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The List: Entrepreneurs, Legislation Help NJ Catch Craft-Brewery Wave

More join Garden State’s burgeoning roster of makers of innovative, interesting beers

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Once home to hundreds of breweries clustered around its river cities, New Jersey lagged behind all of its neighboring states when it came to the nationwide – and even worldwide -- craft brewery boom.

But state lawmakers changed that in 2012 when they overhauled Prohibition-era brewery laws and spurred a flood of entrepreneurs to open cottage brewing businesses.

According to Sen. Tom Kean Jr. (R-Westfield), who sponsored 2012’s brewery reform bill, these small, independent companies have a $776.9 million annual economic impact on New Jersey.

New Jersey has welcomed more new breweries in 2015 than at any time in modern history, and dozens more are in various stages of planning.

Here are the ones that have opened to the public since January 1, 2015.

Backward Flag Brewing – Ocean County

Founded by two men and a woman who brews and plans to run nightly sessions at the brewery to teach people about all aspects of beer, Backward Flag’s name derives from the American flag that graces the right shoulder of U.S. military uniforms. The three veterans brew novelties like a smoked red ale and an imperial coffee cream stout with blueberries and cherries. Scheduled to open this month. 699 Challenger Way, Forked River, 267-253-0465,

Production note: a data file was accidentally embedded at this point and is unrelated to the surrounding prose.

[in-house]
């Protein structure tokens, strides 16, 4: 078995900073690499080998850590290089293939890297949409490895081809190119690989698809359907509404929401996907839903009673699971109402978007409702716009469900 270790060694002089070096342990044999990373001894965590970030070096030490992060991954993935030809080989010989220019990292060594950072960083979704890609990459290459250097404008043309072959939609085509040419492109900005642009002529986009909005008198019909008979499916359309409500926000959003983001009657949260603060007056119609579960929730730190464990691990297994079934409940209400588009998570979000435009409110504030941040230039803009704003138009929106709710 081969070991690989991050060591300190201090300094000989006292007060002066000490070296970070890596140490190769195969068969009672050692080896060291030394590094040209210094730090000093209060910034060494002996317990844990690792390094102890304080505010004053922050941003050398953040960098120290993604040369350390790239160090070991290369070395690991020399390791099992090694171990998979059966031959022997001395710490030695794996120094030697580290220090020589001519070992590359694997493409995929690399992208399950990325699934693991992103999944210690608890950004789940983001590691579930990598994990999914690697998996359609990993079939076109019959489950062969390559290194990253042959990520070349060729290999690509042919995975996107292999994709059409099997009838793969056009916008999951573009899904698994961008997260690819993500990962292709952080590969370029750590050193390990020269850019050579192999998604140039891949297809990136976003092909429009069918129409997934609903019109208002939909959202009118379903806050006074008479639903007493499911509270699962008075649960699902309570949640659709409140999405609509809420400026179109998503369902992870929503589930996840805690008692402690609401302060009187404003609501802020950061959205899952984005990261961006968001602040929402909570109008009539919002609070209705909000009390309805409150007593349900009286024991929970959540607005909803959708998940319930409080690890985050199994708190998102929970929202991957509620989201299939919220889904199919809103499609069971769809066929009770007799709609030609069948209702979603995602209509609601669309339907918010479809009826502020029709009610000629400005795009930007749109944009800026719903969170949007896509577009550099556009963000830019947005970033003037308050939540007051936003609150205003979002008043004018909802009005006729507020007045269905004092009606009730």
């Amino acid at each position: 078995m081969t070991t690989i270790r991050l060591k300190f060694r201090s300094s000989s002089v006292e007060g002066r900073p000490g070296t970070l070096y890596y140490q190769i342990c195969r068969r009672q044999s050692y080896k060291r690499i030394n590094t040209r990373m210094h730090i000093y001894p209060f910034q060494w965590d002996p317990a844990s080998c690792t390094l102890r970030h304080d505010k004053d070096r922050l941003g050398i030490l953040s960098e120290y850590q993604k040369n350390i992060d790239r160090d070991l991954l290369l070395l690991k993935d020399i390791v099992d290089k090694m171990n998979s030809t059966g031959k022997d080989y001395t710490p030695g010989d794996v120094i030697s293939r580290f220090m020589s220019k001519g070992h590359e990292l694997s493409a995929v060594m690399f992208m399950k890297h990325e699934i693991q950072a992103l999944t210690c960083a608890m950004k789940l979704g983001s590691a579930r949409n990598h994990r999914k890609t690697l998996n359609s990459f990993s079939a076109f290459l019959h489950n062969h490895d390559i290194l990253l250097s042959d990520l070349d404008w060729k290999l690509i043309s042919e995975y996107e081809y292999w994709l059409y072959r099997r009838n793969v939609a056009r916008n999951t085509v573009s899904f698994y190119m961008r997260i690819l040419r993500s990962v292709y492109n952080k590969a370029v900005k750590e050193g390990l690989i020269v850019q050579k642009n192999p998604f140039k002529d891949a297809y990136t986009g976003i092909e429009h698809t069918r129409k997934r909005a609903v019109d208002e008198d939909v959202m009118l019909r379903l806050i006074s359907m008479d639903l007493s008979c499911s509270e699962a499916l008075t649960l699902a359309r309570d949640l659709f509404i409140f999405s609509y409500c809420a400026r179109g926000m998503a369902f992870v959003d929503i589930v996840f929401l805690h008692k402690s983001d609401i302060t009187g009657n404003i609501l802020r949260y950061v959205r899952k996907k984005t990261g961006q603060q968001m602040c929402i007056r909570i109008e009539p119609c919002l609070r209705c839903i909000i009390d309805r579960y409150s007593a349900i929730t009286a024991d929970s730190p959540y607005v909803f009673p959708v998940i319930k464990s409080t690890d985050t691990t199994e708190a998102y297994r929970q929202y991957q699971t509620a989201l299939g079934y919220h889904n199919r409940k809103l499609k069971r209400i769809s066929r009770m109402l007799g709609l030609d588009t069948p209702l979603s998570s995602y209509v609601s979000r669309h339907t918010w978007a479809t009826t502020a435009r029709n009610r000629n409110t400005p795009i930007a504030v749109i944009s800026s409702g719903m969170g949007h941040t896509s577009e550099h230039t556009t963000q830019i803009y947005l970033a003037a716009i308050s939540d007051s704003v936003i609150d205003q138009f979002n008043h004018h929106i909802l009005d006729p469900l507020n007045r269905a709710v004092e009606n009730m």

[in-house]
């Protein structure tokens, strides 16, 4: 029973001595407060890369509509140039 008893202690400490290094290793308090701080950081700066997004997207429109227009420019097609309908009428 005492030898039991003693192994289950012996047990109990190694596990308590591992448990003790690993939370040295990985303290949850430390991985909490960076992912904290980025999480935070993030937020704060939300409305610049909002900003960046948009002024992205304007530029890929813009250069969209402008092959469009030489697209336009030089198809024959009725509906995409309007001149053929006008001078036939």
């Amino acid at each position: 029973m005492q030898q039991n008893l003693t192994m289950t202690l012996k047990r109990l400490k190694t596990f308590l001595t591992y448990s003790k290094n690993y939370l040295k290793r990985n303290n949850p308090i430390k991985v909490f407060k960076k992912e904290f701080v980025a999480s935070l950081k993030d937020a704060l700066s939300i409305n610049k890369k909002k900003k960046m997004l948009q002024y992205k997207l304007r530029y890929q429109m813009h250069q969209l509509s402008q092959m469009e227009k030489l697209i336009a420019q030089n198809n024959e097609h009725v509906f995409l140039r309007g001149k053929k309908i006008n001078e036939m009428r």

Beach Haus Brewery – Monmouth County

After five years of contracting its brewing to a production facility out of state, the company whose branding plays on the rich traditions of the Jersey Shore finally has its own house -- right by the beach. Opening in the old Freedman’s bakery in downtown Belmar, Beach Haus distributes 10 styles – including an Irish coffee stout – and in-season generally welcomes visitors to the tap room every day but Monday. 801 Main St., Belmar, 732-202-7782,

Brix City Brewing -- Bergen County

Like many homebrewers of a certain age, Brix City’s co-founder Pete Reuther discovered flavorful beers as an Army soldier stationed in Germany. This particular brewer successfully transitioned into commercial production, which in his case features bold flavors like sours and imperial India Pale Ales (IPAs). Tasting room open Thursday–Sunday. 4 Alsan Way, Little Ferry, 201-440-0865,

Conclave Brewing -- Hunterdon County

Long-time homebrewer Carl Alfaro and friend Tim Bouton opened this 3.5 BBL nano-brewery in a former coffee roaster warehouse in July. Using the relocated roaster’s beans, the pair brews an espresso milk stout and a variation, Mexican Morning, brewed with dried red chile de arbol peppers, vanilla beans, cinnamon and cocoa nibs. A pale ale and a hoppy saison round out the current draft-only offerings. Open Friday and Saturday. 15 Minneakoning Road, Suite 202, Raritan Township, 908-392-0893,

Cypress Brewing -- Middlesex County